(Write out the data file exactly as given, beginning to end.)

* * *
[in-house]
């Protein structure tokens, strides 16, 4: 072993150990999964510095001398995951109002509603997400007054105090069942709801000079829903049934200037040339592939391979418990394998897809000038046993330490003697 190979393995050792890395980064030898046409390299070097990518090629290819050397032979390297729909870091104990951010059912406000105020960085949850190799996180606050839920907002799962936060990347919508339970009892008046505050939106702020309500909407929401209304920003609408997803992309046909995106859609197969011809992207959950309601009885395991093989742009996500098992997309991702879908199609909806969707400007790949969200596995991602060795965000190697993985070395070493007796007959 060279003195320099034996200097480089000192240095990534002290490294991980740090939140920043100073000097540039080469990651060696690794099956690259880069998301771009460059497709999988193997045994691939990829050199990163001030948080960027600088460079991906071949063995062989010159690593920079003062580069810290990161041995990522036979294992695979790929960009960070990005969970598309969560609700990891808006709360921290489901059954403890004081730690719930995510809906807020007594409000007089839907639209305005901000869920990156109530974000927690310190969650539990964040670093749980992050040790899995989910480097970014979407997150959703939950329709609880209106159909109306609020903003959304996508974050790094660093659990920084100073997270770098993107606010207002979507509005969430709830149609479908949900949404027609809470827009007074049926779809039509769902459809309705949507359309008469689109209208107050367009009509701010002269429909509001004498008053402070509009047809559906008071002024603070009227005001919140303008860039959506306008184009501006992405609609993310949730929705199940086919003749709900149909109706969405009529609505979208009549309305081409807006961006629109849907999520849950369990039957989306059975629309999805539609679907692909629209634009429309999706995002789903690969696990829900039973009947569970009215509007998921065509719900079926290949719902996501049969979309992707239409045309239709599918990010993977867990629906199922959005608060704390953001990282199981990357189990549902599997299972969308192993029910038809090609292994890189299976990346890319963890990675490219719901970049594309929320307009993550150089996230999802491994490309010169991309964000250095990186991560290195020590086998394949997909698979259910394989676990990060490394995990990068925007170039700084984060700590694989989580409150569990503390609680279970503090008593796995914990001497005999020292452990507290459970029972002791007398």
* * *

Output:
[in-house]
């Protein structure tokens, strides 16, 4: 072993150990999964510095001398995951109002509603997400007054105090069942709801000079829903049934200037040339592939391979418990394998897809000038046993330490003697 190979393995050792890395980064030898046409390299070097990518090629290819050397032979390297729909870091104990951010059912406000105020960085949850190799996180606050839920907002799962936060990347919508339970009892008046505050939106702020309500909407929401209304920003609408997803992309046909995106859609197969011809992207959950309601009885395991093989742009996500098992997309991702879908199609909806969707400007790949969200596995991602060795965000190697993985070395070493007796007959 060279003195320099034996200097480089000192240095990534002290490294991980740090939140920043100073000097540039080469990651060696690794099956690259880069998301771009460059497709999988193997045994691939990829050199990163001030948080960027600088460079991906071949063995062989010159690593920079003062580069810290990161041995990522036979294992695979790929960009960070990005969970598309969560609700990891808006709360921290489901059954403890004081730690719930995510809906807020007594409000007089839907639209305005901000869920990156109530974000927690310190969650539990964040670093749980992050040790899995989910480097970014979407997150959703939950329709609880209106159909109306609020903003959304996508974050790094660093659990920084100073997270770098993107606010207002979507509005969430709830149609479908949900949404027609809470827009007074049926779809039509769902459809309705949507359309008469689109209208107050367009009509701010002269429909509001004498008053402070509009047809559906008071002024603070009227005001919140303008860039959506306008184009501006992405609609993310949730929705199940086919003749709900149909109706969405009529609505979208009549309305081409807006961006629109849907999520849950369990039957989306059975629309999805539609679907692909629209634009429309999706995002789903690969696990829900039973009947569970009215509007998921065509719900079926290949719902996501049969979309992707239409045309239709599918990010993977867990629906199922959005608060704390953001990282199981990357189990549902599997299972969308192993029910038809090609292994890189299976990346890319963890990675490219719901970049594309929320307009993550150089996230999802491994490309010169991309964000250095990186991560290195020590086998394949997909698979259910394989676990990060490394995990990068925007170039700084984060700590694989989580409150569990503390609680279970503090008593796995914990001497005999020292452990507290459970029972002791007398």